9 Jul

By C.V. Moore, The Register-Herald

On the third floor of Orndorff Hall on the campus of WVU Tech, 16 high school students from all over the state are talking about the advantages and challenges of solar power.

Camp STEM (Science, Technology, Engineering and Math), now in its eighth year, teaches youth what math and science are all about, largely through hands-on application. In the process, the camp’s organizers hope to excite the students enough to put them on a career track in one of these fields.

The 46 attendees will use trigonometry and geometry, for example, to build a trebuchet. They will use engineering principals and computer software to build bridges of paper that must hold 200 times their own weight. And they will use chemistry and scientific method to gather water samples at a polluted creek coming from an old coal mine.

“Even though we’re using the ‘boring’ stuff, they get to do fun things with it,” says Kimberlyn Gray, who helps coordinate the camp.

The students in Orndorff Hall have chosen a “Renewable Energy” track, among other course offerings that include computer science, electrical engineering, forensic science and robotics.

The renewables class, taught by WVU Tech professor Dr. Hasan El-Rifai, will look at not only solar, but also wind, biodiesel, water, and geothermal power potential.

The class is particularly relevant in a state like West Virginia, where a non-renewable resource, coal, is a pillar of the economy.

“I’m not saying we should shut down coal,” says El-Rifai. “But I’m saying it’s not enough. The United States still has to import 70 percent of its energy.”

Dennis Chertkovsky, 16, of Teays Valley; John Zaleski, 14, of Harpers Ferry; and Zachary Hess, 17, of Martinsburg all chose the renewables track, but have differing perspectives on fossil fuels.

“Dmitri Mendeleev said, ‘Why burn oil for energy?’ You might as well burn money,’” says Cherkovsky, who would rather use the non-renewable resource for medicines and chemical applications than for burning as fuel.

“Renewable energy doesn’t usually involve polluting the atmosphere as much as traditional energy,” he adds.

“You can’t just shut down coal because West Virginia would be much worse off than it already is,” says Zaleski. “My opinion is you can’t get rid of it, but you should find alternatives.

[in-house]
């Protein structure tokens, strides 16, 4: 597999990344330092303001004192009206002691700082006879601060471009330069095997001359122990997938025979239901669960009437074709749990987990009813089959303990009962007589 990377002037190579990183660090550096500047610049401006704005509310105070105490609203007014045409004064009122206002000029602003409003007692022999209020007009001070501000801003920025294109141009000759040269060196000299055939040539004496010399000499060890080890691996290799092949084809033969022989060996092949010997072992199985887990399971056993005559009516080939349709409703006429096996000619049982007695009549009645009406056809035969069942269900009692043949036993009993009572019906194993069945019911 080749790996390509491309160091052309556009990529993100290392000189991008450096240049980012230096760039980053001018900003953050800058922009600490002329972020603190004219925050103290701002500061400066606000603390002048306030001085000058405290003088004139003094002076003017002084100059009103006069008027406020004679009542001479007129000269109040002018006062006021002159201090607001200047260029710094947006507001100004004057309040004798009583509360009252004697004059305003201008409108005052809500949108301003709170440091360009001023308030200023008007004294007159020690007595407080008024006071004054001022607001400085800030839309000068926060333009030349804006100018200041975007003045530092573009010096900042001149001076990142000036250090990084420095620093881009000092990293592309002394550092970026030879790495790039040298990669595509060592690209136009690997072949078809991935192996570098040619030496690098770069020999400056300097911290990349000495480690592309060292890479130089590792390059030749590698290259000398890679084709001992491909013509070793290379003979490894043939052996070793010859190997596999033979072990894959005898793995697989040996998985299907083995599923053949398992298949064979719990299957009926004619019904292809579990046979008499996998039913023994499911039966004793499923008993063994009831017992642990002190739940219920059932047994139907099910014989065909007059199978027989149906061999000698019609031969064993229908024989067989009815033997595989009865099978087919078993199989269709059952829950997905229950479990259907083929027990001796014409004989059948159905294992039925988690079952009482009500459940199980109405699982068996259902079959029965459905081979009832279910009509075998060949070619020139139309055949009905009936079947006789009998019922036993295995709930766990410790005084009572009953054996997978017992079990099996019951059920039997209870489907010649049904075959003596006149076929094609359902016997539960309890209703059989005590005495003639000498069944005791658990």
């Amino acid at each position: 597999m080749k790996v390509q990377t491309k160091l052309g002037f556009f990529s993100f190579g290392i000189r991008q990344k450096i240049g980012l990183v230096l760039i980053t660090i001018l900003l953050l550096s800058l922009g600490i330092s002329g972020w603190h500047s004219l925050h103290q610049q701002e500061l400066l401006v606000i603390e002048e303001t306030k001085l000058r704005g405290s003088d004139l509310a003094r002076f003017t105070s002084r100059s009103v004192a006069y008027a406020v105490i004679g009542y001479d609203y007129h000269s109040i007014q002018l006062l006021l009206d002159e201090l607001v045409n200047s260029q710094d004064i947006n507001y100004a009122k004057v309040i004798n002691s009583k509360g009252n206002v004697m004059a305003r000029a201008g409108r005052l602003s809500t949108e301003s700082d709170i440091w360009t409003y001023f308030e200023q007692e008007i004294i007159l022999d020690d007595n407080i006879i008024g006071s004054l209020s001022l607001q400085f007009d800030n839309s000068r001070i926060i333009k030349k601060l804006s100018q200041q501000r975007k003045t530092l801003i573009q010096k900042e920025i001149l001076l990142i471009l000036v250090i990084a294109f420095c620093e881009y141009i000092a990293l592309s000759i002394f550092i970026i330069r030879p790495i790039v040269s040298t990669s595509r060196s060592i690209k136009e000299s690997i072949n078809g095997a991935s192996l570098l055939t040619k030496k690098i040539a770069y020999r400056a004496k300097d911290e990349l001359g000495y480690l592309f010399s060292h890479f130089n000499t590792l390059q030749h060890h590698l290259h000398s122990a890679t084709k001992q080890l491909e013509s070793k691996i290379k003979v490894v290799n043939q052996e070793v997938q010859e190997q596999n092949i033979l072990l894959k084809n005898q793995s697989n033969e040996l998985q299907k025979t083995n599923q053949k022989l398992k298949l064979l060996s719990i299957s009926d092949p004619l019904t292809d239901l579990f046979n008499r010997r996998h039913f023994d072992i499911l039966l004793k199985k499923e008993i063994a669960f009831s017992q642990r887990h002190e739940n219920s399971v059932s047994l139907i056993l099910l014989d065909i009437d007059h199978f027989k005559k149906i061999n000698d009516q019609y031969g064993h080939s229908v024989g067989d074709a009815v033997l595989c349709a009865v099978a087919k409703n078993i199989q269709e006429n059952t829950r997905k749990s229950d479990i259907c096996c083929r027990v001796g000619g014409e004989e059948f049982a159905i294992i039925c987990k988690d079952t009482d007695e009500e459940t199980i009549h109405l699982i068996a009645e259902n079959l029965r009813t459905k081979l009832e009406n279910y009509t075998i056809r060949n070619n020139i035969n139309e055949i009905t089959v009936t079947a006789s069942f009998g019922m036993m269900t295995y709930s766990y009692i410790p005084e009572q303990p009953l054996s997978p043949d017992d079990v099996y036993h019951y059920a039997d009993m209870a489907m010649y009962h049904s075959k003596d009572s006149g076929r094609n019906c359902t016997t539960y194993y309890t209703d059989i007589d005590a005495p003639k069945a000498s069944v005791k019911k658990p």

“Whether you believe in global warming or not, eventually fossil fuels will run out. It’s a fact you can’t ignore. (...) We should work on making a smooth transition to renewable energy now,” he says.

“I love (coal),” says Hess, who took the renewables class to feed another of his passions — making money.

“At the heart of it, I’m a capitalist, and any opportunity to see how an idea can be applied to make money, that gets my wheels turning,” he says.

The biodiesel production demonstration gave him a few ideas.

“As expensive as gas is now, I can get myself a diesel car and the only thing I’m going to have to pay for is maintenance, and I can do that myself,” he says.

“West Virginia has a lot to gain (economically) when we try to go toward renewable energy. (...) That’s the biggest problem with green industries now. They are thinking green, but not thinking green.”

So which renewable energy source are these three betting on?

“I believe in the future what will prevail is more modernized versions of what we have now,” says Chertkovsky.

“I’d lobby for microbial biofuels. With wind, I think we’ll have kites or blimps instead of windmills. Probably nuclear will be much safer and more efficient.”

Zaleski and Hess say the future of energy doesn’t exist yet, but Zaleski, at least, thinks it’s time to get cracking.

“I think a big thing will be what country controls it,” says Zaleski. “We need to make sure we get it before some other country does.”

In the shorter term, the teens say they came to Camp STEM to get a taste of their planned future careers and to seek enrichment beyond their public school classrooms. They were also attracted to the camp’s focus on practical applications.

The camp began in the school’s computer science department but has gradually grown to encompass all STEM disciplines. Gray says some of the camp’s earlier students are now attending college on the WVU Tech campus.

Students spend their days in chosen classes and then participate in evening problem solving activities, like trying to move a bucket of “radioactive marshmallows” into another bucket without touching them.

Camp STEM costs $250 for six days, and scholarships are available. Students must meet certain requirements, and space is limited, so applications are required.

View pictures from 2012 Camp STEM.

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